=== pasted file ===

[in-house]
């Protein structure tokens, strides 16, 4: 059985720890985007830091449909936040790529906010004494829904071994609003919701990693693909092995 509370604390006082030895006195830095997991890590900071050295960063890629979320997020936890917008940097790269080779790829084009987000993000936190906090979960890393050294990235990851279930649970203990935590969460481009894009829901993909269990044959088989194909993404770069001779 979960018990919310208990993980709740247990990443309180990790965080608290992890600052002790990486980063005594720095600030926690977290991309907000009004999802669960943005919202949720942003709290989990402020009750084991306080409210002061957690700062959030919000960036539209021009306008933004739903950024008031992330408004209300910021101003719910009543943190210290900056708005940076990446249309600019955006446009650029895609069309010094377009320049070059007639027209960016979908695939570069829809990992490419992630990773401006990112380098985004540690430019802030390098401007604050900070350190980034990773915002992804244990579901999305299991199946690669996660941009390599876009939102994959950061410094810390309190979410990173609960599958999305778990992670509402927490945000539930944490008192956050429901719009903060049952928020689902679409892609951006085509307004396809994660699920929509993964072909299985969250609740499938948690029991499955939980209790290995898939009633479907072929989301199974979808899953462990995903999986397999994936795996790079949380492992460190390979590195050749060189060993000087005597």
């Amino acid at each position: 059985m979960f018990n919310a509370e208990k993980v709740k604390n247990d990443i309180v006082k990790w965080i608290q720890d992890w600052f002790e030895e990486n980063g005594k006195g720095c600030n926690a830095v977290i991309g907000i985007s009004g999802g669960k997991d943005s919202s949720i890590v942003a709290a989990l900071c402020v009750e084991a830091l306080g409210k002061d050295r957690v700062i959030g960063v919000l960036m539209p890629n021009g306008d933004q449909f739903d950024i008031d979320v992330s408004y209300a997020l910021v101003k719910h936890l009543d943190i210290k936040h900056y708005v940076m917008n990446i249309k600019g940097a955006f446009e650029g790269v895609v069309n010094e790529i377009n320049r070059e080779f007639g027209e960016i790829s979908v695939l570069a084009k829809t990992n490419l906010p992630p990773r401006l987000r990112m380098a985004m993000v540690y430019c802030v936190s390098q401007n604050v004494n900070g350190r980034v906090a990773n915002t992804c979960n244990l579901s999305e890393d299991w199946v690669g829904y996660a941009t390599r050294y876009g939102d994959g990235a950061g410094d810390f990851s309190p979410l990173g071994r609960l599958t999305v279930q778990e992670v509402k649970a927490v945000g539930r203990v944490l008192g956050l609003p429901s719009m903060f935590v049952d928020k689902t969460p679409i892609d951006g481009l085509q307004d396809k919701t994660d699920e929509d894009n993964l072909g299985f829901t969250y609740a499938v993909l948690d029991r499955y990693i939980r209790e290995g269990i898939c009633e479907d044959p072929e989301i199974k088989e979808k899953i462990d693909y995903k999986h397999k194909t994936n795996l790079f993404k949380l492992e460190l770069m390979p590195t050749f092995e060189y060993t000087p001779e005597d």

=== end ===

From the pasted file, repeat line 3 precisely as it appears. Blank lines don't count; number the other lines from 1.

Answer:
């Amino acid at each position: 059985m979960f018990n919310a509370e208990k993980v709740k604390n247990d990443i309180v006082k990790w965080i608290q720890d992890w600052f002790e030895e990486n980063g005594k006195g720095c600030n926690a830095v977290i991309g907000i985007s009004g999802g669960k997991d943005s919202s949720i890590v942003a709290a989990l900071c402020v009750e084991a830091l306080g409210k002061d050295r957690v700062i959030g960063v919000l960036m539209p890629n021009g306008d933004q449909f739903d950024i008031d979320v992330s408004y209300a997020l910021v101003k719910h936890l009543d943190i210290k936040h900056y708005v940076m917008n990446i249309k600019g940097a955006f446009e650029g790269v895609v069309n010094e790529i377009n320049r070059e080779f007639g027209e960016i790829s979908v695939l570069a084009k829809t990992n490419l906010p992630p990773r401006l987000r990112m380098a985004m993000v540690y430019c802030v936190s390098q401007n604050v004494n900070g350190r980034v906090a990773n915002t992804c979960n244990l579901s999305e890393d299991w199946v690669g829904y996660a941009t390599r050294y876009g939102d994959g990235a950061g410094d810390f990851s309190p979410l990173g071994r609960l599958t999305v279930q778990e992670v509402k649970a927490v945000g539930r203990v944490l008192g956050l609003p429901s719009m903060f935590v049952d928020k689902t969460p679409i892609d951006g481009l085509q307004d396809k919701t994660d699920e929509d894009n993964l072909g299985f829901t969250y609740a499938v993909l948690d029991r499955y990693i939980r209790e290995g269990i898939c009633e479907d044959p072929e989301i199974k088989e979808k899953i462990d693909y995903k999986h397999k194909t994936n795996l790079f993404k949380l492992e460190l770069m390979p590195t050749f092995e060189y060993t000087p001779e005597d």